HomePLANTS & ANIMALSECOLOGYNew study finds logged tropical forests are surprisingly vibrant and need protection

New study finds logged tropical forests are surprisingly vibrant and need protection

Many of the world’s tropical forests are affected by logging. These forests are frequently considered degraded because they have lost vegetation structure, biomass, and carbon stocks. There has rarely been an examination of whether the ecological health and functionality of these ecosystems are also deteriorating.

According to a new study by University of Oxford researchers, logged rainforests are treasure troves of healthy ecological function. It should not be written off for oil palm plantations.

According to lead author Yadvinder Malhi, Professor of Ecosystem Science at the University of Oxford’s Environmental Change Institute, “We were astounded by how much more energy flowed through logged forests than through old-growth forests. It flowed through the same diverse range of species as in old-growth forests. We had not expected the logged forest to be so alive with life.”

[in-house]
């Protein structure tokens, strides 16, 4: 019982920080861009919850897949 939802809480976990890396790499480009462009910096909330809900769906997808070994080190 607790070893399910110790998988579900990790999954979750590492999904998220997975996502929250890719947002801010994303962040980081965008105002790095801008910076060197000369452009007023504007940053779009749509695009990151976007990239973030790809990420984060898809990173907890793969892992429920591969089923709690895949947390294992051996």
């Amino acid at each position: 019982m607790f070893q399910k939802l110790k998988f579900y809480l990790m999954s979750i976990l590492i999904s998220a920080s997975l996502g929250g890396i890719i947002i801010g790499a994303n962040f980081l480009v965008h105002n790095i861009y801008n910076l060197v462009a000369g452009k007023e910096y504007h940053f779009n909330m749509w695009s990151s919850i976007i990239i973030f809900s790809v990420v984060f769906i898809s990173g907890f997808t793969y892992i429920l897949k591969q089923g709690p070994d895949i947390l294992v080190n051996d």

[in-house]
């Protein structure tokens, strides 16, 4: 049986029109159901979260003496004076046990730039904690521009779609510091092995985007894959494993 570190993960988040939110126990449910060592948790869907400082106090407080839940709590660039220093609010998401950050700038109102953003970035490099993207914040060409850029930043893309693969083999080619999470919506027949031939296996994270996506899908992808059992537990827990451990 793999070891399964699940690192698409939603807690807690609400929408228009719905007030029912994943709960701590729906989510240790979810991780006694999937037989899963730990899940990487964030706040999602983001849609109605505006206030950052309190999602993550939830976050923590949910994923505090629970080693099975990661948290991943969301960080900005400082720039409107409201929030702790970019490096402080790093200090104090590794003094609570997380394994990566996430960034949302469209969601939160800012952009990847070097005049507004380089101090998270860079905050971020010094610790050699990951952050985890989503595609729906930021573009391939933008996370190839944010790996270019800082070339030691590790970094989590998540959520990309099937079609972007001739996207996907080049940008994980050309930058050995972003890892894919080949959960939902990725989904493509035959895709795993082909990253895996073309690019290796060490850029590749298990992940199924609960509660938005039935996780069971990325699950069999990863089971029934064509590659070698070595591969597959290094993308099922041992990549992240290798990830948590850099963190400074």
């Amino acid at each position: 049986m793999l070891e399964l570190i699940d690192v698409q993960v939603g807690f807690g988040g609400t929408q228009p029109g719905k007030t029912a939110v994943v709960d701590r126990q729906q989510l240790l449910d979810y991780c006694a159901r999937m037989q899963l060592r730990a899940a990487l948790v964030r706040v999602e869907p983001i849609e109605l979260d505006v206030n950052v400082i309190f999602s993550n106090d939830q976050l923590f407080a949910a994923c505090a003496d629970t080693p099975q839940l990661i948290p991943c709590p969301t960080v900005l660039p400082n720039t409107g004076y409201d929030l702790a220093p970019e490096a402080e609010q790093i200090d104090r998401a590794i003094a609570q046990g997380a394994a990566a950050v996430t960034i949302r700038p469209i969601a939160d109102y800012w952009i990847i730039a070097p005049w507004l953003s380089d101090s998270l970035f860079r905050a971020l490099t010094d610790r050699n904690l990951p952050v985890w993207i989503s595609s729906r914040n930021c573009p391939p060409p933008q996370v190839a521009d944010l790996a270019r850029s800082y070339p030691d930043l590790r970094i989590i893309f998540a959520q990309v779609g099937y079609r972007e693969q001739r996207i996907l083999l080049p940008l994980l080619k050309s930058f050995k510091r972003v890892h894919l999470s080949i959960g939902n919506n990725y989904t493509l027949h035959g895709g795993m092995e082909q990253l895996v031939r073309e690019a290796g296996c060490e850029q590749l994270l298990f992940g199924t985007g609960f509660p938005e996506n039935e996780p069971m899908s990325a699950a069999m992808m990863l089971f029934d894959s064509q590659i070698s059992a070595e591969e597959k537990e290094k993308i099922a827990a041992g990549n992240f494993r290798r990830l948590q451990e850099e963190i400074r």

The study is named as “Logged tropical forests have amplified and diverse ecosystem energetics”. It was published in Nature. The study addressed this issue from the standpoint of ecosystem energetics. ecosystem energetics are the cascade of energy from plants to mammals and birds via the food they consume.

The study discovered that the ecological energy flow through the logged forest was 2.5 times that of the old-growth forest. This energy is before collapsing in the oil palm plantations. Almost all bird and mammal species were found in similar or higher densities in the logged forest.

The authors emphasise that old-growth forests still have enormous ecological value and high carbon stocks. These forests should be preserved as much as possible. But, this study calls into question the classification of logged forests as “degraded” when they are so ecologically vibrant. Such labelling may imply that these logged forest landscapes are regarded as less important for conservation and are cleared to make way for agriculture such as oil palm.

Professor Malhi concludes, “Not everything that appears broken is broken in tropical forests.”

The study required meticulous counting of nearly all bird and mammal species in the remote study sites and as well as measurements of tree growth rates, leaves, and roots.

More information: Yadvinder Malhi, Logged tropical forests have amplified and diverse ecosystem energetics, Nature (2022). DOI: 10.1038/s41586-022-05523-1www.nature.com/articles/s41586-022-05523-1


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